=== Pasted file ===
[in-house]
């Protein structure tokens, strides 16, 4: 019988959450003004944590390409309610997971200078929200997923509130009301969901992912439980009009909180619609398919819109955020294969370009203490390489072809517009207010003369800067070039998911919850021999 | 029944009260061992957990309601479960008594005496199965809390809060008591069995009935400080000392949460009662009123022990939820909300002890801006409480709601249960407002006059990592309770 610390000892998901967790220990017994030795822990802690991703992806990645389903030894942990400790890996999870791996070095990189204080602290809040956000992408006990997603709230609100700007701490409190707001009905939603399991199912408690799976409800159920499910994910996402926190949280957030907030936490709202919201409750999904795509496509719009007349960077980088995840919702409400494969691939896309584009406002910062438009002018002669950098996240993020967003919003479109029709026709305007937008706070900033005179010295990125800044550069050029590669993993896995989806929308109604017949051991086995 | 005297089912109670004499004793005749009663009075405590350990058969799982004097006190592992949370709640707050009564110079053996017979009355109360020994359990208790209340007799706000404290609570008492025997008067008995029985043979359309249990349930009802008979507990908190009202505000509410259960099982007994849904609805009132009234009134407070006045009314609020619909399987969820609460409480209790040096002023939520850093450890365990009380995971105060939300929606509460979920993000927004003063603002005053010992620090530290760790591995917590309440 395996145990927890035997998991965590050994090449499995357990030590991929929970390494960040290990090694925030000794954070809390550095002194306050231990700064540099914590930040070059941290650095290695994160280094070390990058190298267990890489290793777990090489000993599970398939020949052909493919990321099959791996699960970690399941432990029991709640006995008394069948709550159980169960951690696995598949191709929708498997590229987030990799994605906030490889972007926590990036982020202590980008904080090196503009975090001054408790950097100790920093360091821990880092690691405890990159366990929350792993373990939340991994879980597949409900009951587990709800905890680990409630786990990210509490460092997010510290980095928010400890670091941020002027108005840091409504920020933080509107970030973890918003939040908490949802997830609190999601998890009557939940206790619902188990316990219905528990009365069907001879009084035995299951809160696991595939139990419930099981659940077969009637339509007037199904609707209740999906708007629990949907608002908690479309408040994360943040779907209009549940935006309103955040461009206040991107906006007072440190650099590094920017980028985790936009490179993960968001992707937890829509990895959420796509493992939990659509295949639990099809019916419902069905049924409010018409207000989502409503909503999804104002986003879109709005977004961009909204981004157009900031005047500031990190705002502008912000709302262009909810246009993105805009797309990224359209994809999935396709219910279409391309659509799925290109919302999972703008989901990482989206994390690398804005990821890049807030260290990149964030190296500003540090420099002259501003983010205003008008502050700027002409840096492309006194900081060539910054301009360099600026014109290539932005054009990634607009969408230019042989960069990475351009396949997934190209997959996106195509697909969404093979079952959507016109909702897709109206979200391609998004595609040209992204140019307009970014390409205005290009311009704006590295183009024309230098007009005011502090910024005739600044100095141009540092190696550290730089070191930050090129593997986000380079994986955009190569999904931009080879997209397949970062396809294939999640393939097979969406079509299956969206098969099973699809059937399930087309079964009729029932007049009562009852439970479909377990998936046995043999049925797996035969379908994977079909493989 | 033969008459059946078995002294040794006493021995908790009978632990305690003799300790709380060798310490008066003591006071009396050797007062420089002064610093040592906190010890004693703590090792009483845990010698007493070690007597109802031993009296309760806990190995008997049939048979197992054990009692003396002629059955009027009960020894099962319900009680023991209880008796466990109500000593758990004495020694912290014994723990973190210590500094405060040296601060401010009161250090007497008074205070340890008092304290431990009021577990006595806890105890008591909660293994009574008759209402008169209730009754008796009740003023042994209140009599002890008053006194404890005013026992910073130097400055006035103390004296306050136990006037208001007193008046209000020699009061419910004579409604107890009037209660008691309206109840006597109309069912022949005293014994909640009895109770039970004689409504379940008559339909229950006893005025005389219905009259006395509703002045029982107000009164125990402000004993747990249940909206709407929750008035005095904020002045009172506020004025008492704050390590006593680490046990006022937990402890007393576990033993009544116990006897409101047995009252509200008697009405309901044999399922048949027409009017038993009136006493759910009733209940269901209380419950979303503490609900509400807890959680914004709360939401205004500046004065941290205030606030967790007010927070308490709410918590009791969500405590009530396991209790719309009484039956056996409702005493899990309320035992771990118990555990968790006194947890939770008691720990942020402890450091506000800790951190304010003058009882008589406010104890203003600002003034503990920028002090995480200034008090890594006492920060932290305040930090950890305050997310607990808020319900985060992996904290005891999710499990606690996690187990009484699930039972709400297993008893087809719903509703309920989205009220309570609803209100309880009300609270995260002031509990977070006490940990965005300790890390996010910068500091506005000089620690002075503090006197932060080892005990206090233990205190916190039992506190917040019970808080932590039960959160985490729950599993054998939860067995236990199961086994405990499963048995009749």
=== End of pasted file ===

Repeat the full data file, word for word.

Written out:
[in-house]
């Protein structure tokens, strides 16, 4: 019988959450003004944590390409309610997971200078929200997923509130009301969901992912439980009009909180619609398919819109955020294969370009203490390489072809517009207010003369800067070039998911919850021999 | 029944009260061992957990309601479960008594005496199965809390809060008591069995009935400080000392949460009662009123022990939820909300002890801006409480709601249960407002006059990592309770 610390000892998901967790220990017994030795822990802690991703992806990645389903030894942990400790890996999870791996070095990189204080602290809040956000992408006990997603709230609100700007701490409190707001009905939603399991199912408690799976409800159920499910994910996402926190949280957030907030936490709202919201409750999904795509496509719009007349960077980088995840919702409400494969691939896309584009406002910062438009002018002669950098996240993020967003919003479109029709026709305007937008706070900033005179010295990125800044550069050029590669993993896995989806929308109604017949051991086995 | 005297089912109670004499004793005749009663009075405590350990058969799982004097006190592992949370709640707050009564110079053996017979009355109360020994359990208790209340007799706000404290609570008492025997008067008995029985043979359309249990349930009802008979507990908190009202505000509410259960099982007994849904609805009132009234009134407070006045009314609020619909399987969820609460409480209790040096002023939520850093450890365990009380995971105060939300929606509460979920993000927004003063603002005053010992620090530290760790591995917590309440 395996145990927890035997998991965590050994090449499995357990030590991929929970390494960040290990090694925030000794954070809390550095002194306050231990700064540099914590930040070059941290650095290695994160280094070390990058190298267990890489290793777990090489000993599970398939020949052909493919990321099959791996699960970690399941432990029991709640006995008394069948709550159980169960951690696995598949191709929708498997590229987030990799994605906030490889972007926590990036982020202590980008904080090196503009975090001054408790950097100790920093360091821990880092690691405890990159366990929350792993373990939340991994879980597949409900009951587990709800905890680990409630786990990210509490460092997010510290980095928010400890670091941020002027108005840091409504920020933080509107970030973890918003939040908490949802997830609190999601998890009557939940206790619902188990316990219905528990009365069907001879009084035995299951809160696991595939139990419930099981659940077969009637339509007037199904609707209740999906708007629990949907608002908690479309408040994360943040779907209009549940935006309103955040461009206040991107906006007072440190650099590094920017980028985790936009490179993960968001992707937890829509990895959420796509493992939990659509295949639990099809019916419902069905049924409010018409207000989502409503909503999804104002986003879109709005977004961009909204981004157009900031005047500031990190705002502008912000709302262009909810246009993105805009797309990224359209994809999935396709219910279409391309659509799925290109919302999972703008989901990482989206994390690398804005990821890049807030260290990149964030190296500003540090420099002259501003983010205003008008502050700027002409840096492309006194900081060539910054301009360099600026014109290539932005054009990634607009969408230019042989960069990475351009396949997934190209997959996106195509697909969404093979079952959507016109909702897709109206979200391609998004595609040209992204140019307009970014390409205005290009311009704006590295183009024309230098007009005011502090910024005739600044100095141009540092190696550290730089070191930050090129593997986000380079994986955009190569999904931009080879997209397949970062396809294939999640393939097979969406079509299956969206098969099973699809059937399930087309079964009729029932007049009562009852439970479909377990998936046995043999049925797996035969379908994977079909493989 | 033969008459059946078995002294040794006493021995908790009978632990305690003799300790709380060798310490008066003591006071009396050797007062420089002064610093040592906190010890004693703590090792009483845990010698007493070690007597109802031993009296309760806990190995008997049939048979197992054990009692003396002629059955009027009960020894099962319900009680023991209880008796466990109500000593758990004495020694912290014994723990973190210590500094405060040296601060401010009161250090007497008074205070340890008092304290431990009021577990006595806890105890008591909660293994009574008759209402008169209730009754008796009740003023042994209140009599002890008053006194404890005013026992910073130097400055006035103390004296306050136990006037208001007193008046209000020699009061419910004579409604107890009037209660008691309206109840006597109309069912022949005293014994909640009895109770039970004689409504379940008559339909229950006893005025005389219905009259006395509703002045029982107000009164125990402000004993747990249940909206709407929750008035005095904020002045009172506020004025008492704050390590006593680490046990006022937990402890007393576990033993009544116990006897409101047995009252509200008697009405309901044999399922048949027409009017038993009136006493759910009733209940269901209380419950979303503490609900509400807890959680914004709360939401205004500046004065941290205030606030967790007010927070308490709410918590009791969500405590009530396991209790719309009484039956056996409702005493899990309320035992771990118990555990968790006194947890939770008691720990942020402890450091506000800790951190304010003058009882008589406010104890203003600002003034503990920028002090995480200034008090890594006492920060932290305040930090950890305050997310607990808020319900985060992996904290005891999710499990606690996690187990009484699930039972709400297993008893087809719903509703309920989205009220309570609803209100309880009300609270995260002031509990977070006490940990965005300790890390996010910068500091506005000089620690002075503090006197932060080892005990206090233990205190916190039992506190917040019970808080932590039960959160985490729950599993054998939860067995236990199961086994405990499963048995009749």